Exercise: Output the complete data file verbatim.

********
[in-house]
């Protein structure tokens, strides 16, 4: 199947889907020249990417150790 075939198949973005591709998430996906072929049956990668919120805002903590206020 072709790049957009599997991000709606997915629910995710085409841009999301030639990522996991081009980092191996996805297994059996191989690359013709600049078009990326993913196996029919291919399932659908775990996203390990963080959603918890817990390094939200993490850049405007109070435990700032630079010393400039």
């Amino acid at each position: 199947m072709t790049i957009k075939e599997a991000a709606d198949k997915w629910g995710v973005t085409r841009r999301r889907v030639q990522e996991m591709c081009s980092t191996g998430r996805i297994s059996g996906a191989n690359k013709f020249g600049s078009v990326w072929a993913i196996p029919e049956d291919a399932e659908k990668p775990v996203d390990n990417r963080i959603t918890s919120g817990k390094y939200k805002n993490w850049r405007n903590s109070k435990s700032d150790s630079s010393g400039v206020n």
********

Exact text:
[in-house]
């Protein structure tokens, strides 16, 4: 199947889907020249990417150790 075939198949973005591709998430996906072929049956990668919120805002903590206020 072709790049957009599997991000709606997915629910995710085409841009999301030639990522996991081009980092191996996805297994059996191989690359013709600049078009990326993913196996029919291919399932659908775990996203390990963080959603918890817990390094939200993490850049405007109070435990700032630079010393400039």
């Amino acid at each position: 199947m072709t790049i957009k075939e599997a991000a709606d198949k997915w629910g995710v973005t085409r841009r999301r889907v030639q990522e996991m591709c081009s980092t191996g998430r996805i297994s059996g996906a191989n690359k013709f020249g600049s078009v990326w072929a993913i196996p029919e049956d291919a399932e659908k990668p775990v996203d390990n990417r963080i959603t918890s919120g817990k390094y939200k805002n993490w850049r405007n903590s109070k435990s700032d150790s630079s010393g400039v206020n």